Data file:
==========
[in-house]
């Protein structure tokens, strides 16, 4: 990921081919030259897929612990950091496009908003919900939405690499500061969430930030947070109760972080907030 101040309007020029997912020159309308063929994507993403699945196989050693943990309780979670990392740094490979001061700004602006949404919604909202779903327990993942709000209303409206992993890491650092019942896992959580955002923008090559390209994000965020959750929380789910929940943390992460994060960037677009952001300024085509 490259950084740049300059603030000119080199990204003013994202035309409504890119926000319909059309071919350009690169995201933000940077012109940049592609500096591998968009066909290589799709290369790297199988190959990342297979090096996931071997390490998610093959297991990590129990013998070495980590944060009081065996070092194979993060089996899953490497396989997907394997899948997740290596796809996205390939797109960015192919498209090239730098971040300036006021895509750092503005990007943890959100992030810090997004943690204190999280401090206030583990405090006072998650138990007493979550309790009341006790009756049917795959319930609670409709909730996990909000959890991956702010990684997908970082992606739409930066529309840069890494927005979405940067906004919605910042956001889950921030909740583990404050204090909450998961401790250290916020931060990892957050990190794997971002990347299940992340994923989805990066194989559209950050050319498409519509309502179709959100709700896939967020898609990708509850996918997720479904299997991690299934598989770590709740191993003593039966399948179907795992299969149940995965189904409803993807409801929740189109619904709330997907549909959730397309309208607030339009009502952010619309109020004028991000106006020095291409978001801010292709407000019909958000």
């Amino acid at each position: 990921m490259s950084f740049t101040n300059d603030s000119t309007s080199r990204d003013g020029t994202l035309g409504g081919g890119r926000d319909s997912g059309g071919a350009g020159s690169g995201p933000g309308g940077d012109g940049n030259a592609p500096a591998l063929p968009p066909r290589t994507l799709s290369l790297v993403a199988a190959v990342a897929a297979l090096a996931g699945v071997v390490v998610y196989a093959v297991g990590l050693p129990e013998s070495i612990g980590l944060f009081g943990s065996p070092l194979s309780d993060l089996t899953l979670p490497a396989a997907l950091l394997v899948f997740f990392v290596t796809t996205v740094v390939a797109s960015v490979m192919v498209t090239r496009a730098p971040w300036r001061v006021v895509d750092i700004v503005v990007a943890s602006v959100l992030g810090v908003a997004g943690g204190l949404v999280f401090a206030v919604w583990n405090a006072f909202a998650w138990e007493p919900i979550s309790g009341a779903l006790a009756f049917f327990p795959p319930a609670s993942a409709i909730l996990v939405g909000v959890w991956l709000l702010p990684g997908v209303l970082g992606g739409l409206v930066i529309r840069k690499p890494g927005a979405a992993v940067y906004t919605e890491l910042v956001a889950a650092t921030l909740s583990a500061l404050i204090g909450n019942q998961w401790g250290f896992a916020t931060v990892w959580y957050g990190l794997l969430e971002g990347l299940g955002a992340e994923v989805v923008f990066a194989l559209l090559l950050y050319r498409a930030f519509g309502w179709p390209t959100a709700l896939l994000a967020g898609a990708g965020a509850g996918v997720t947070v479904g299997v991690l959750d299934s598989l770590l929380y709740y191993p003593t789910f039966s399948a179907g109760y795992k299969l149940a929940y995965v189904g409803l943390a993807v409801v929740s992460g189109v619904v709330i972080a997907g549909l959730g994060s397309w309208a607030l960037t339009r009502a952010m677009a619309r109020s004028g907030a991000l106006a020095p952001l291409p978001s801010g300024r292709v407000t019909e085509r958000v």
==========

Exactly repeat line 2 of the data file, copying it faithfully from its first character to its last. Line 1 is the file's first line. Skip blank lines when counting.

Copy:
């Protein structure tokens, strides 16, 4: 990921081919030259897929612990950091496009908003919900939405690499500061969430930030947070109760972080907030 101040309007020029997912020159309308063929994507993403699945196989050693943990309780979670990392740094490979001061700004602006949404919604909202779903327990993942709000209303409206992993890491650092019942896992959580955002923008090559390209994000965020959750929380789910929940943390992460994060960037677009952001300024085509 490259950084740049300059603030000119080199990204003013994202035309409504890119926000319909059309071919350009690169995201933000940077012109940049592609500096591998968009066909290589799709290369790297199988190959990342297979090096996931071997390490998610093959297991990590129990013998070495980590944060009081065996070092194979993060089996899953490497396989997907394997899948997740290596796809996205390939797109960015192919498209090239730098971040300036006021895509750092503005990007943890959100992030810090997004943690204190999280401090206030583990405090006072998650138990007493979550309790009341006790009756049917795959319930609670409709909730996990909000959890991956702010990684997908970082992606739409930066529309840069890494927005979405940067906004919605910042956001889950921030909740583990404050204090909450998961401790250290916020931060990892957050990190794997971002990347299940992340994923989805990066194989559209950050050319498409519509309502179709959100709700896939967020898609990708509850996918997720479904299997991690299934598989770590709740191993003593039966399948179907795992299969149940995965189904409803993807409801929740189109619904709330997907549909959730397309309208607030339009009502952010619309109020004028991000106006020095291409978001801010292709407000019909958000």